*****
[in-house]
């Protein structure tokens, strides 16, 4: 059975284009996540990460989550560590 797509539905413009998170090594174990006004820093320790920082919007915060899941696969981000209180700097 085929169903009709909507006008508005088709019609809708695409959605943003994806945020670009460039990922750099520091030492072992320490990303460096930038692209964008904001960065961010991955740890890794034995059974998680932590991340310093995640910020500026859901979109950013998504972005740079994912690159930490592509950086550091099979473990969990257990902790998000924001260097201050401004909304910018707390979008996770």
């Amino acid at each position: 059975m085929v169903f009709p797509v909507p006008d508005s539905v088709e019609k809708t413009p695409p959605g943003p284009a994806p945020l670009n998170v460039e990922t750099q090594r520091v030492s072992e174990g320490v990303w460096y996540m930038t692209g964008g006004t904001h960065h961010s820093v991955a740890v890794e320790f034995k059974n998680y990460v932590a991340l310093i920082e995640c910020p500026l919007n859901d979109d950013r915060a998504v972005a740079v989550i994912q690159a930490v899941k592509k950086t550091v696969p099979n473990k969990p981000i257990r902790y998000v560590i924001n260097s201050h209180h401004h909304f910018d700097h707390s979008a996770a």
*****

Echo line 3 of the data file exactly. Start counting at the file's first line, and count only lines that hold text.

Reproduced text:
């Amino acid at each position: 059975m085929v169903f009709p797509v909507p006008d508005s539905v088709e019609k809708t413009p695409p959605g943003p284009a994806p945020l670009n998170v460039e990922t750099q090594r520091v030492s072992e174990g320490v990303w460096y996540m930038t692209g964008g006004t904001h960065h961010s820093v991955a740890v890794e320790f034995k059974n998680y990460v932590a991340l310093i920082e995640c910020p500026l919007n859901d979109d950013r915060a998504v972005a740079v989550i994912q690159a930490v899941k592509k950086t550091v696969p099979n473990k969990p981000i257990r902790y998000v560590i924001n260097s201050h209180h401004h909304f910018d700097h707390s979008a996770a």